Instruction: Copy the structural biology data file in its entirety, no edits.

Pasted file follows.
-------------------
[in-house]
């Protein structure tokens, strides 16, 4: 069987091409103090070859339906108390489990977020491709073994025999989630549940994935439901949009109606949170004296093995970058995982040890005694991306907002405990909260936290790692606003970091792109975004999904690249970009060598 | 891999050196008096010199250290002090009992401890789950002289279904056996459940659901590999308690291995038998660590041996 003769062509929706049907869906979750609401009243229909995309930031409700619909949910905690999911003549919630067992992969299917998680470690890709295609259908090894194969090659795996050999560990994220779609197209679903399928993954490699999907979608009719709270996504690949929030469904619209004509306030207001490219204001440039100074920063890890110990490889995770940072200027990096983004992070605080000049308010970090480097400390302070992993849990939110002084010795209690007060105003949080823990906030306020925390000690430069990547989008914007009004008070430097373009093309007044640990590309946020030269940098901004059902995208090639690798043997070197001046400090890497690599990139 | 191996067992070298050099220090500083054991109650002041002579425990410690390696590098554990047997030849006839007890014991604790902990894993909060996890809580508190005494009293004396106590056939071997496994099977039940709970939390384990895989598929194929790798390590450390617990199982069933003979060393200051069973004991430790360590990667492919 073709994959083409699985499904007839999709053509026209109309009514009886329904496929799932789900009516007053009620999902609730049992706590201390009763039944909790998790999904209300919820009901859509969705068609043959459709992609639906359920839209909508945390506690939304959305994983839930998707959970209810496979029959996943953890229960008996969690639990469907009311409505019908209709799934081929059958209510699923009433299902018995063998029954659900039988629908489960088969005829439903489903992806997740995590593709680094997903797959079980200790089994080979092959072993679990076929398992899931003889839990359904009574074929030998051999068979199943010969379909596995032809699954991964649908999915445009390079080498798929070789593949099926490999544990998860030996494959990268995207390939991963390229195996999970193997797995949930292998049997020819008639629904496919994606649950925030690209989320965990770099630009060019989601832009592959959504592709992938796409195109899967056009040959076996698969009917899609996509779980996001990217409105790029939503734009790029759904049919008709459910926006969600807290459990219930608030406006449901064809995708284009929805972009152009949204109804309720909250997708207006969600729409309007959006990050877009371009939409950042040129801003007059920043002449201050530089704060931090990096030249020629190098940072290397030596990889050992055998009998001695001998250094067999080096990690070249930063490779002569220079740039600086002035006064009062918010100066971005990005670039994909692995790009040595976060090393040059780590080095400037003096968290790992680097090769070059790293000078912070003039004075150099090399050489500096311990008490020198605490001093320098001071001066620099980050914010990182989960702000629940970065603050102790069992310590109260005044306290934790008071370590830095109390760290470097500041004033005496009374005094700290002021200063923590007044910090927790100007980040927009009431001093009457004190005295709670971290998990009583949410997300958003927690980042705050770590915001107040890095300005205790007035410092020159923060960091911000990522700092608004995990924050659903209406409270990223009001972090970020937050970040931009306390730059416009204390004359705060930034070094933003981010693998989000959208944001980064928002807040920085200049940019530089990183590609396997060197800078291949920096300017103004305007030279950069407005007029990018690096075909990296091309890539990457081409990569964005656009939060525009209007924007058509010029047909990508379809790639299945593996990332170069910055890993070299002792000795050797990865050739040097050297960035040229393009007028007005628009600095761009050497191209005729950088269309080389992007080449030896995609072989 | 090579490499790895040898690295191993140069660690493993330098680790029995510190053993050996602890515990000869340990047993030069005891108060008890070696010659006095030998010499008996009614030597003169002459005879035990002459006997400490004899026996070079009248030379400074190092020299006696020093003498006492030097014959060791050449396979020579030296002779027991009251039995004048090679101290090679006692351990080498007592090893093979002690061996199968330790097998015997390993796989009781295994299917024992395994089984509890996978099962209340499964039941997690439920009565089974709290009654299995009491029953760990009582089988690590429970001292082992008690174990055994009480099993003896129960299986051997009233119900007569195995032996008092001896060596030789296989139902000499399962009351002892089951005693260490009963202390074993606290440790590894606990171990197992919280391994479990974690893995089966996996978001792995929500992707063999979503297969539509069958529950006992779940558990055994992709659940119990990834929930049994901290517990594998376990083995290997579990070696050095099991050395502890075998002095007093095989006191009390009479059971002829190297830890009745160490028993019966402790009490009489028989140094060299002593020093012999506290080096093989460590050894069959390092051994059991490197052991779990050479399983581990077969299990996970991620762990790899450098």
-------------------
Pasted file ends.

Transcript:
[in-house]
């Protein structure tokens, strides 16, 4: 069987091409103090070859339906108390489990977020491709073994025999989630549940994935439901949009109606949170004296093995970058995982040890005694991306907002405990909260936290790692606003970091792109975004999904690249970009060598 | 891999050196008096010199250290002090009992401890789950002289279904056996459940659901590999308690291995038998660590041996 003769062509929706049907869906979750609401009243229909995309930031409700619909949910905690999911003549919630067992992969299917998680470690890709295609259908090894194969090659795996050999560990994220779609197209679903399928993954490699999907979608009719709270996504690949929030469904619209004509306030207001490219204001440039100074920063890890110990490889995770940072200027990096983004992070605080000049308010970090480097400390302070992993849990939110002084010795209690007060105003949080823990906030306020925390000690430069990547989008914007009004008070430097373009093309007044640990590309946020030269940098901004059902995208090639690798043997070197001046400090890497690599990139 | 191996067992070298050099220090500083054991109650002041002579425990410690390696590098554990047997030849006839007890014991604790902990894993909060996890809580508190005494009293004396106590056939071997496994099977039940709970939390384990895989598929194929790798390590450390617990199982069933003979060393200051069973004991430790360590990667492919 073709994959083409699985499904007839999709053509026209109309009514009886329904496929799932789900009516007053009620999902609730049992706590201390009763039944909790998790999904209300919820009901859509969705068609043959459709992609639906359920839209909508945390506690939304959305994983839930998707959970209810496979029959996943953890229960008996969690639990469907009311409505019908209709799934081929059958209510699923009433299902018995063998029954659900039988629908489960088969005829439903489903992806997740995590593709680094997903797959079980200790089994080979092959072993679990076929398992899931003889839990359904009574074929030998051999068979199943010969379909596995032809699954991964649908999915445009390079080498798929070789593949099926490999544990998860030996494959990268995207390939991963390229195996999970193997797995949930292998049997020819008639629904496919994606649950925030690209989320965990770099630009060019989601832009592959959504592709992938796409195109899967056009040959076996698969009917899609996509779980996001990217409105790029939503734009790029759904049919008709459910926006969600807290459990219930608030406006449901064809995708284009929805972009152009949204109804309720909250997708207006969600729409309007959006990050877009371009939409950042040129801003007059920043002449201050530089704060931090990096030249020629190098940072290397030596990889050992055998009998001695001998250094067999080096990690070249930063490779002569220079740039600086002035006064009062918010100066971005990005670039994909692995790009040595976060090393040059780590080095400037003096968290790992680097090769070059790293000078912070003039004075150099090399050489500096311990008490020198605490001093320098001071001066620099980050914010990182989960702000629940970065603050102790069992310590109260005044306290934790008071370590830095109390760290470097500041004033005496009374005094700290002021200063923590007044910090927790100007980040927009009431001093009457004190005295709670971290998990009583949410997300958003927690980042705050770590915001107040890095300005205790007035410092020159923060960091911000990522700092608004995990924050659903209406409270990223009001972090970020937050970040931009306390730059416009204390004359705060930034070094933003981010693998989000959208944001980064928002807040920085200049940019530089990183590609396997060197800078291949920096300017103004305007030279950069407005007029990018690096075909990296091309890539990457081409990569964005656009939060525009209007924007058509010029047909990508379809790639299945593996990332170069910055890993070299002792000795050797990865050739040097050297960035040229393009007028007005628009600095761009050497191209005729950088269309080389992007080449030896995609072989 | 090579490499790895040898690295191993140069660690493993330098680790029995510190053993050996602890515990000869340990047993030069005891108060008890070696010659006095030998010499008996009614030597003169002459005879035990002459006997400490004899026996070079009248030379400074190092020299006696020093003498006492030097014959060791050449396979020579030296002779027991009251039995004048090679101290090679006692351990080498007592090893093979002690061996199968330790097998015997390993796989009781295994299917024992395994089984509890996978099962209340499964039941997690439920009565089974709290009654299995009491029953760990009582089988690590429970001292082992008690174990055994009480099993003896129960299986051997009233119900007569195995032996008092001896060596030789296989139902000499399962009351002892089951005693260490009963202390074993606290440790590894606990171990197992919280391994479990974690893995089966996996978001792995929500992707063999979503297969539509069958529950006992779940558990055994992709659940119990990834929930049994901290517990594998376990083995290997579990070696050095099991050395502890075998002095007093095989006191009390009479059971002829190297830890009745160490028993019966402790009490009489028989140094060299002593020093012999506290080096093989460590050894069959390092051994059991490197052991779990050479399983581990077969299990996970991620762990790899450098």